Sunday, January 11, 2009
Medical quality is like pornography, it's hard to define but we know it when we see it. Every participant in the health care arena - physicians, pharmacists, insurance companies, hospitals, pharmaceutical companies, our government and the public - all support the mission to enhance medical quality. What paralyzes the effort is that no one agrees how to get there or even how to accurately measure medical quality. You can test this yourself. Ask your friends and relatives about the quality of their physicians. You will likely receive glowing testimonials about their 'excellent' physicians. Yet, if you ask the important follow-up question, How do you know your doctor is so good?, then your smooth talking neighbor may start stuttering. Don't be too hard on him. If quality experts can't figure out how to assess medical quality, then I doubt that your neighbor or your Aunt Mathilda can do better.
Here's a sampling of tips from 'experts' on how to select a high quality physician. After each of their recommended questions to ask, I will comment in italics to provide a tincture of skepticism.
Is your doctor is board certified?
While board certification is of some value, in no way does it guarantee that the physician is a high quality practitioner. In addition, most physicians today are board certified anyway as most hospitals and insurance companies require it. If I am a decent physician, it has nothing to do with my board certification status. Nevertheless, many patients like to see certificates on their doctors' walls. Take a closer look at them. From a distance, you might not realize that they are for bowling tournaments, barbecue contests and dance marathons.
What is your doctor's complication rate for the procedure he is proposing?
First of all, he may have no idea what his complication rate is. I certainly don't know what mine is. Additionally, operations can have dozens of complications. Which specific complication would you be referring to? Keep in mind that a higher complication may simply mean the doctor treats sicker patients. A superb surgeon, for example, may have more complications because he accepts critically ill patients who other doctors won't operate on. Complication rates, therefore, can be very misleading. I'd be more suspicious of a physician with a 0% complication rate. This doctor must have very little experience.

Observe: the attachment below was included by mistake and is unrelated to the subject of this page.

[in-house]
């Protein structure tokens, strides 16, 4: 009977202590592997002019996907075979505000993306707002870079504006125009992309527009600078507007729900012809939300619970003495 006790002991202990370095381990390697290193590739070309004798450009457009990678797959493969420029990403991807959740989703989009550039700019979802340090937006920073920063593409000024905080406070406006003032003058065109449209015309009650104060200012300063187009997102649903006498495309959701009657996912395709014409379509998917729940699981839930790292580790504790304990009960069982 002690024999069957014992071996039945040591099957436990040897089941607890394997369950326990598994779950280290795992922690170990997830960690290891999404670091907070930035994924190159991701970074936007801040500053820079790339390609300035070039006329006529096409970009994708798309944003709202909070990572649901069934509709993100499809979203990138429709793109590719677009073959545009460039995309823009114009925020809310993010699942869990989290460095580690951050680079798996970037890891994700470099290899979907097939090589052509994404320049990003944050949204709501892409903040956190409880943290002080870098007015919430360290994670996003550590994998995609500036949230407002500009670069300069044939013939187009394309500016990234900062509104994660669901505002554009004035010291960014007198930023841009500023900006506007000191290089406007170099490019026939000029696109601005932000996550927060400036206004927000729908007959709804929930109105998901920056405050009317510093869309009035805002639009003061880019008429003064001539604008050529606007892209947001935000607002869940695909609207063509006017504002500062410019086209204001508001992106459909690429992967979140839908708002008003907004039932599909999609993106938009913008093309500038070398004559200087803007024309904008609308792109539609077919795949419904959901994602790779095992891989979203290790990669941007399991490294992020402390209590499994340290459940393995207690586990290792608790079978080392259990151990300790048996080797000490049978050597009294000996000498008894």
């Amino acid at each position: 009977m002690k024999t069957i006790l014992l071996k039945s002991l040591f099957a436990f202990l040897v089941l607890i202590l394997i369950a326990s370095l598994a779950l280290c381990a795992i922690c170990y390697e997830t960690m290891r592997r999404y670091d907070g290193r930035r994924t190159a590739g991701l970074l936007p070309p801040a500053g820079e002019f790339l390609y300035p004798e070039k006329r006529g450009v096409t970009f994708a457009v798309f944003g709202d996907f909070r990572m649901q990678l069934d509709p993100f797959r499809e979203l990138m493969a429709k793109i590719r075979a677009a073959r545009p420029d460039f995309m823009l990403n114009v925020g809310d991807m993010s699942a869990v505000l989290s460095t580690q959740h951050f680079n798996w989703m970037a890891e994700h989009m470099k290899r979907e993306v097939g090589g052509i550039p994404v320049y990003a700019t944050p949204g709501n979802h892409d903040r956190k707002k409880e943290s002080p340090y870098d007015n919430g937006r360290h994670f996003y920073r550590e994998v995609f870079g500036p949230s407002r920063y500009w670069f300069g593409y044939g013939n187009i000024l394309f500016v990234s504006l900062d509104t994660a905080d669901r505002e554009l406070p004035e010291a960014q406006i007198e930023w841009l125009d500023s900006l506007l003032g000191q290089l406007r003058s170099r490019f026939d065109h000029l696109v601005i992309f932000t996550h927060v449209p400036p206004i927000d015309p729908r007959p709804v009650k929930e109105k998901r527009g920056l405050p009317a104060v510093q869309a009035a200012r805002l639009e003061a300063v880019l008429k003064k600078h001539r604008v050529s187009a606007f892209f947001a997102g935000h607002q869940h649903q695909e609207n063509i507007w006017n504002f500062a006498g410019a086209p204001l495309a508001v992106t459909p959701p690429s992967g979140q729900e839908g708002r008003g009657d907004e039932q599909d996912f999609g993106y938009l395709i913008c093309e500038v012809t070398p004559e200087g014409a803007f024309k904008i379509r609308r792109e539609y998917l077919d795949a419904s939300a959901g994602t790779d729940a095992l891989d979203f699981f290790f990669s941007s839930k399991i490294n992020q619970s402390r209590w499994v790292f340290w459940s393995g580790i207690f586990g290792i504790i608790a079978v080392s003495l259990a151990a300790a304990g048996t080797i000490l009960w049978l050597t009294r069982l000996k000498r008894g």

How many times has the doctor performed the operation or procedure?
This statistic makes some sense. Numerous medical studies demonstrate that physicians who perform procedures and operations regularly have lower complication rates. It is not clear what volume of procedures is necessary. For example, is a gastroenterologist who performs 2000 colonoscopies yearly better than one who does 500? Not necessarily. In addition, a high volume of cases does not mean that the procedures were appropriate or medically necessary. Who wants to have a gallbladder expertly removed if it should be left alone?
What is the doctor's success rate for the treatment proposed?
Good luck defining success in medicine! Doctors and patients often define success differently. A doctor may feel successful because the high blood pressure is well controlled, but the patient is disappointed because he is still fatigued. In addition, physicians' offices are not research institutions that study their patients' clinical data. Most doctors may have a sense that they practice sound medicine and have favorable outcomes, but most have no scientific basis for this assertion. A doctor's comment, "I've had lots of success with this treatment", may reassure you, but I'd be cautious about assigning too much weight to this optimistic statement.
What is your doctor's medical malpractice history?
Now my blood pressure is rising. Excellent physicians are sued everyday who have done nothing wrong. Many of them settle their lawsuits for business reasons, not because they were negligent. We live in a society where many expect and demand compensation and reward for any injury, even if no one is at fault. I may not be able to unravel the medical quality riddle, but I know for sure that a doctor's medical malpractice history is the wrong tool.
Which medical societies does the doctor belong to?
Society membership means the doctor has sent in a check and has received a certificate to hang on his wall to impress his mother and his patients. While the societies may disagree, I don't think that membership implies medical quality. I belong to 4 professional societies and I doubt that my medical quality is four times better than a doctor who has joined only one.
Is there a fish tank in the waiting room?
Yes, I know this sounds silly, but it may predict quality as accurately as any of the questions above.
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Posted by Michael Kirsch, M.D. at 2:12 PM
Labels: Physician Quality